• A high frequency regeneration protocol for Brassica juncea cv. NRCDR-2 has been standardised using cotyledonary petiole explants. The best result was obtained on MS medium supplemented with 1.0 mg/l BAP and 0.10 mg/l NAA, where it gave an average no. of 4.56 shoots per explants and 86.66% explants regeneration. The highest percentage of root regeneration (100%) was obtained on MS medium supplemented with 0.30 mg/l IAA.
  • Twenty one different wild species belonging to ten different genera of Brassicaceae are being maintained and genomic STMS markers suitable for their molecular characterization have been identified.
Technology Assessment and Dissemination Division
  • The unit has forged constructive and fruitful linkages with several institutions In its endeavour to bring the scientific technologies to the farmers. These linkages have lent wider reach and effectiveness to the transfer of technology programmes.
  • Adoption practice of 12 major cultivation practices across the major rapeseed-mustard growing regions of Rajasthan, Haryana and Uttar Pradesh were quantified based on an adoption index which indicated low adoption of seed treatment, pest management and soil treatment with mean percentile scores of 23.2, 16.3, and 5.4 respectively. The study also identified 5 economic, 8 infrastructural, 4 agro-climatic and 5 technological constraints affecting the adoption of mustard technology.
  • A study of 5 districts of Bharatpur division was done to identify the pattern of adoption and reasons of non-adoption of technology based on key informant responses. The lack of knowledge and conviction, lack of soil moisture, reduction in soil fertility, problem of saline water, non-availability of fertilizers etc. were the reasons for gap in adoption of fertilizer recommendation.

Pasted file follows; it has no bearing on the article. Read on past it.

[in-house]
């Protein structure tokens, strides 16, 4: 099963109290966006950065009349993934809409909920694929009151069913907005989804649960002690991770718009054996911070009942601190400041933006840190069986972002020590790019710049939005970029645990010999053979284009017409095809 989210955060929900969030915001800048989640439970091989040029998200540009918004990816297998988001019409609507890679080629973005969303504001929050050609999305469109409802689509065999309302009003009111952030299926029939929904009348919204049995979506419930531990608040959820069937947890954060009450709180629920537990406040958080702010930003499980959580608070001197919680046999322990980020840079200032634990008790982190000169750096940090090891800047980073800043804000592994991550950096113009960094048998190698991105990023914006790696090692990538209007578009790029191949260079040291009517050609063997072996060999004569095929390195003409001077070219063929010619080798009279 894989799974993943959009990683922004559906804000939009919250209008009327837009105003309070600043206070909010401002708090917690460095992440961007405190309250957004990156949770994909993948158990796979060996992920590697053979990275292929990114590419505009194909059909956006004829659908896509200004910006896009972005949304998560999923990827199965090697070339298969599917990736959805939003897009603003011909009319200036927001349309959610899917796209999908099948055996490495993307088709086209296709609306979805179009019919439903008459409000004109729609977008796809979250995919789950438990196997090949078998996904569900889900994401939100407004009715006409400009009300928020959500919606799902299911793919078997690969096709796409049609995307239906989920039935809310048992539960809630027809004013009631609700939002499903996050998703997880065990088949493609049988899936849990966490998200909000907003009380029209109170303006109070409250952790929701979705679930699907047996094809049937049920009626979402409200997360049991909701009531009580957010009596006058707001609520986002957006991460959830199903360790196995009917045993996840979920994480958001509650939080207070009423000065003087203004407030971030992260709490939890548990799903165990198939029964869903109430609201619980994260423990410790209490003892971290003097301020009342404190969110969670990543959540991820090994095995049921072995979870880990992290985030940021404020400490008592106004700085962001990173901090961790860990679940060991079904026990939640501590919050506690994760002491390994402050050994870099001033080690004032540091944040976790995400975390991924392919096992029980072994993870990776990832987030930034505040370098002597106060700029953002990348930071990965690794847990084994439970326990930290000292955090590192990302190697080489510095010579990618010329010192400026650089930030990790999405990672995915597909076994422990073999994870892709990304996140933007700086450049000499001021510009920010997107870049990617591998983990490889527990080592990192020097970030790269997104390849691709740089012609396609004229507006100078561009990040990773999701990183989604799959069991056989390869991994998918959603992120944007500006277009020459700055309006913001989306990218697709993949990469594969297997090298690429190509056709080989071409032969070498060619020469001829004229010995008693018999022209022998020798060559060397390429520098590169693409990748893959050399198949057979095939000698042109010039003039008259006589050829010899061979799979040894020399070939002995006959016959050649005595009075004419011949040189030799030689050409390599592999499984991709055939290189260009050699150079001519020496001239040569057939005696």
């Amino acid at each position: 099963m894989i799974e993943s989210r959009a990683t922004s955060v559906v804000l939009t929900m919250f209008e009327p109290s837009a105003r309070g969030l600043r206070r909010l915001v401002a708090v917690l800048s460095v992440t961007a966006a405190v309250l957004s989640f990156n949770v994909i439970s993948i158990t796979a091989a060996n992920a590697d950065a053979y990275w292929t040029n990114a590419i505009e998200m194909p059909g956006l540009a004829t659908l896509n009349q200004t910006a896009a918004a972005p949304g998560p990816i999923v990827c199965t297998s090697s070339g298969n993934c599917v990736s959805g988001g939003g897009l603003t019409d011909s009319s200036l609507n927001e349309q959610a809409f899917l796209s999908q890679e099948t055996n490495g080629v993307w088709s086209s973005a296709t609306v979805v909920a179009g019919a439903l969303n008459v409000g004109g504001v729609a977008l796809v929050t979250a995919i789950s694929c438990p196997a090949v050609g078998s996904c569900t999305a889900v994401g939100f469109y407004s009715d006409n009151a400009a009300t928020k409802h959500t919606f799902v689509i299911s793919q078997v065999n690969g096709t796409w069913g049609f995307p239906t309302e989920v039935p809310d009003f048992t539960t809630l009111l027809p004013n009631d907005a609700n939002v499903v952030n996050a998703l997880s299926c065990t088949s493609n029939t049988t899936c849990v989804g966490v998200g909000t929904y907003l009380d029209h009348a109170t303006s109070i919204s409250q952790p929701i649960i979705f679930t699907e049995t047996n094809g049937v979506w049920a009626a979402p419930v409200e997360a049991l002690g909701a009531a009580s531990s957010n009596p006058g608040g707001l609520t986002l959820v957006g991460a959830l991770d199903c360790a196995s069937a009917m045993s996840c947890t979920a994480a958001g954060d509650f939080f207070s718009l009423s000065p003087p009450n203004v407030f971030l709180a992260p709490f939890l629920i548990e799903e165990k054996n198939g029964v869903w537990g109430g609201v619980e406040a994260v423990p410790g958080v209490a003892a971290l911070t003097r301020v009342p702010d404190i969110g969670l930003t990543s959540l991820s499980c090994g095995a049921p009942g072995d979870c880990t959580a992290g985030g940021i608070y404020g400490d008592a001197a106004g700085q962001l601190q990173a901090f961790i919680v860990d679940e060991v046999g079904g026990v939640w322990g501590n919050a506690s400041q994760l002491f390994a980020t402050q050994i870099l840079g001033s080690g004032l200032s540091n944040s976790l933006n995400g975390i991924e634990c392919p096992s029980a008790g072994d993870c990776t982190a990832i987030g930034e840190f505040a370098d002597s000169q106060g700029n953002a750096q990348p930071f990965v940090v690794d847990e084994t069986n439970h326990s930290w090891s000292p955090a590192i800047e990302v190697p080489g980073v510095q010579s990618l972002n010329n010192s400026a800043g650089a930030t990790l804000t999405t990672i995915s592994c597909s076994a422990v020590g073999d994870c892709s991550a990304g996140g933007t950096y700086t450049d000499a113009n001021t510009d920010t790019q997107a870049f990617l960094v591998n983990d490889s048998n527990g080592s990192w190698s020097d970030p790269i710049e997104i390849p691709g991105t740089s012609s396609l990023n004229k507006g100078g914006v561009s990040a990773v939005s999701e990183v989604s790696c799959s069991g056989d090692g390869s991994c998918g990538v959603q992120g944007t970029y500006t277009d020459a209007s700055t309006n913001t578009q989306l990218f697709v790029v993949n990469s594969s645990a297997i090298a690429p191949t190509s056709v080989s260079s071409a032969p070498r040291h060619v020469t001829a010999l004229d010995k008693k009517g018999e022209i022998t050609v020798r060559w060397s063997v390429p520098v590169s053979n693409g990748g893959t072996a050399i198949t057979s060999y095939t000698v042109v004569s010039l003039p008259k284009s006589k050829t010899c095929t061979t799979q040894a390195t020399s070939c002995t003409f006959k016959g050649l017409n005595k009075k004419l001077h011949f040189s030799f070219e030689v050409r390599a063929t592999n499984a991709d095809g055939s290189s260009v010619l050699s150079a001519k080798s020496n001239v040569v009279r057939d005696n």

• Since the turn of this century, the unit has conducted more than 350 Frontline demonstrations More than 10,000 farmers have benefitted from scientist-farmer interaction meetings through kisan ghostis, sarson farm school, farmer Interest groups, and village meetings.
  • The visitor advisory services have benefitted more than 50,000 farmers. The unit has organized more than 75 training programmes for the benefit of scientist, extension personnel, farmers and line department officials. More than 600 sponsored radio programmes and 50 TV stories have been broadcasted and 200 tribal farmers have received training in rapeseed-mustard production technology.
  • Participatory varietal selection and evaluation (PSVE) done at the directorate with 45 farmers of 3 villages in Bharatpur. Farmers evaluated 13 Indian mustard varieties for seed yield and other characters. On the basis of scoring, NRCDR-02, NRCHB-101, RB-50, NRCHB-506 and Geeta were most preferred by the participating farmers.
  • The efforts of the unit has transformed Unchagaon village of Bharatpur district in Rajasthan, which was adopted by DRMR, through its catalytic role in bringing together various government agencies and other stakeholders together to address critical developmental challenges in the village and through intensive extension efforts to popularize of improved rapeseed-mustard production technology. The mustard productivity in the village increased by nearly 40 per cent due to the technology intervention efforts